“Sam Siatta was deep in a tequila haze, so staggeringly drunk that he would later say he retained no memory of the crime he was beginning to commit.” The Fighter by C.J. Chivers.

8. Start with a Character

Another popular strategy is to start a story with a character, often the protagonist but sometimes the antagonist. Less often do writers begin a story with a minor character, because it sets up the reader to focus on the less important character. Typically, writers reveal the name and often a full name, but sometimes they only offer a pronoun of he or she or some status label.

“Call me Ishmael.” Moby Dick by Herman Melville.

“The grandmother didn’t want to go to Florida.” A Good Man Is Hard to Find by Flannery O’Connor.

“I am doomed to remember a boy with a wrecked voice – not because of his voice, or because he was the smallest person I ever knew, or even because he was the instrument of my mother’s death, but because he is the reason I believe in God; I am a Christian because of Owen Meany.” A Prayer for Owen Meany by John Irving.

9. Set a Mood

Compared to other qualities or strategies of first lines, setting a particular mood is less like a sharp knife and more like a comfortable pillow. Readers can settle in and get themselves ready for a good story.

“It was raining in Richmond on Friday, June 6.” Postmortem by Patricia Cornwell.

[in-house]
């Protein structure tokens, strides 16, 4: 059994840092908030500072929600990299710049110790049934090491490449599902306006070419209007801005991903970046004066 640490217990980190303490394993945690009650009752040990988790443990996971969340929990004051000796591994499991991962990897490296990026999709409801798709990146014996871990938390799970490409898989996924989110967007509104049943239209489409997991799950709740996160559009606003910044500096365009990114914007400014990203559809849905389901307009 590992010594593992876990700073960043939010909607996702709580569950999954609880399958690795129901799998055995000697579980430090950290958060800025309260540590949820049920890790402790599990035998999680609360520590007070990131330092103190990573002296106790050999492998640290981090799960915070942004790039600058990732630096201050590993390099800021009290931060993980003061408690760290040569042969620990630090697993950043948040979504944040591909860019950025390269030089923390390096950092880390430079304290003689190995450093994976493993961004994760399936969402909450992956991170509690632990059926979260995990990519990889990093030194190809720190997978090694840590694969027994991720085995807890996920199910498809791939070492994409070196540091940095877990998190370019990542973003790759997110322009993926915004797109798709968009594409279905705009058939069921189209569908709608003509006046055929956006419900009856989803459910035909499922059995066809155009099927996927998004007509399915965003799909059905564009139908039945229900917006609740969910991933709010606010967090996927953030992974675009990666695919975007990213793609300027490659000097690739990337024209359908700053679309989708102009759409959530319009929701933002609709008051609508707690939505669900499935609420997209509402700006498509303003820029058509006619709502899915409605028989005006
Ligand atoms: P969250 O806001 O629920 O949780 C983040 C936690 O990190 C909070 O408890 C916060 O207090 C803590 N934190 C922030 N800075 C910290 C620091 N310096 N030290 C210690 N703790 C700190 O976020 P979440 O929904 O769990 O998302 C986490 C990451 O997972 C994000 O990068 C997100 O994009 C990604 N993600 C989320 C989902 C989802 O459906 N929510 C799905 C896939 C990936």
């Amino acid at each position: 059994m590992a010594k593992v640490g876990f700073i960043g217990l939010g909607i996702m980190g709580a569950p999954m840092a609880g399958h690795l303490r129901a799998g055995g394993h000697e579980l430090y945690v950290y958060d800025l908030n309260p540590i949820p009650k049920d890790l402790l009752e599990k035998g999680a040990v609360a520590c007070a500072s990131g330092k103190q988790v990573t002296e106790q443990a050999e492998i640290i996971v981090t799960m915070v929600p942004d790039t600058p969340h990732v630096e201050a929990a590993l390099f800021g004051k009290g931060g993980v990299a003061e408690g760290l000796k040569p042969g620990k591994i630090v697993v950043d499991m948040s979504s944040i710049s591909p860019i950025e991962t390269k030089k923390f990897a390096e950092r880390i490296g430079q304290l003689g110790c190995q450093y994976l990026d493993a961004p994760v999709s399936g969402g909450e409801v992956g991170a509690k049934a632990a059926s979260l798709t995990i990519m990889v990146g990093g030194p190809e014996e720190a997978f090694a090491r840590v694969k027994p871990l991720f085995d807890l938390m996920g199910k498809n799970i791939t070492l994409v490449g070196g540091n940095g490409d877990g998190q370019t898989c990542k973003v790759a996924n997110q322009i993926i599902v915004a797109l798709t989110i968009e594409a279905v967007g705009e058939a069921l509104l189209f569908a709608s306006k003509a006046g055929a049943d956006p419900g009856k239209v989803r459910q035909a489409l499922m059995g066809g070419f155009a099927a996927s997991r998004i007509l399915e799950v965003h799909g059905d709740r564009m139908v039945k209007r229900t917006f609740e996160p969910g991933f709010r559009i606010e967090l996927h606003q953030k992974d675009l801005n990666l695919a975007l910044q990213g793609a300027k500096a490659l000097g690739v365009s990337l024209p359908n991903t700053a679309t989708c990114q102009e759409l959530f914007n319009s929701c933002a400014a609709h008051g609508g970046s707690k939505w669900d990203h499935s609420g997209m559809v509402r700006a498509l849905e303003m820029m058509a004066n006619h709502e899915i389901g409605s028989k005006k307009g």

“It was the best of times, it was the worst of times, it was the age of wisdom, it was the age of foolishness, it was the epoch of belief, it was the epoch of incredulity, it was the season of Light, it was the season of Darkness, it was the spring of hope, it was the winter of despair.” A Tale of Two Cities by Charles Dickens.

10. A General Truth

Many stories begin with an abstract, general truth–or supposed truth–about life, which sets the tone for the whole novel. The key point here is that the truth must represent the major theme of the story. It can’t be some random idea, even if it is really poignant, because it will throw the reader off. A few examples.

“Happy families are all alike; every unhappy family is unhappy in its own way.” Anna Karenina by Leo Tolstoy.

“It is a truth universally acknowledged, that a single man in possession of a good fortune, must be in want of a wife.” Pride and Prejudice by Jane Austen.

“Don’t look for dignity in public bathrooms.” Big Machine by Victor LaValle.

What Do You Think Makes For A Great First Line?

Perhaps, after writing your first line, the best advice is to think: Would this first line grab my attention and make me want to keep reading? And, would this first line grab my specific group of readers’ attention and make them want to keep reading? In any case, since the range of qualities is so large (I narrowed it down to ten) and the examples are so many, what do you think makes for a great first line? Or, what has worked for you and your audience? Please leave a comment below. We’d all appreciate it.

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Clovis Whitman

Clovis Whitman is an independent author of coming of age and new adult fiction, because he has always been fascinated by the simple yet complex question of “Who are you?”